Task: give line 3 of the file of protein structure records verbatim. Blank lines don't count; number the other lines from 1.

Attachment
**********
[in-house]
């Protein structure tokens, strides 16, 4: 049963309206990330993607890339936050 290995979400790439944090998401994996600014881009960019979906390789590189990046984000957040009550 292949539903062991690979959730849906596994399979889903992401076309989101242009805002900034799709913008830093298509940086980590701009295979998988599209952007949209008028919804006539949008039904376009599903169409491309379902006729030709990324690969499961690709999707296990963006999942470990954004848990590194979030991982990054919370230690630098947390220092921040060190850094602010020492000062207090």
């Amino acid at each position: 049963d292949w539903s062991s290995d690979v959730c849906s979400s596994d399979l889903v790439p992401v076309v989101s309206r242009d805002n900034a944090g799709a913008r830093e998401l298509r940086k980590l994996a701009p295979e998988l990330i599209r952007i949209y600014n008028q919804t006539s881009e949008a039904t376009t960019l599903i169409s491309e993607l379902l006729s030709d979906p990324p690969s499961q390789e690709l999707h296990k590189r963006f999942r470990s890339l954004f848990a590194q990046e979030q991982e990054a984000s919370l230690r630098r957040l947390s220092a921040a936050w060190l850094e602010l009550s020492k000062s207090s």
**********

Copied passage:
């Amino acid at each position: 049963d292949w539903s062991s290995d690979v959730c849906s979400s596994d399979l889903v790439p992401v076309v989101s309206r242009d805002n900034a944090g799709a913008r830093e998401l298509r940086k980590l994996a701009p295979e998988l990330i599209r952007i949209y600014n008028q919804t006539s881009e949008a039904t376009t960019l599903i169409s491309e993607l379902l006729s030709d979906p990324p690969s499961q390789e690709l999707h296990k590189r963006f999942r470990s890339l954004f848990a590194q990046e979030q991982e990054a984000s919370l230690r630098r957040l947390s220092a921040a936050w060190l850094e602010l009550s020492k000062s207090s």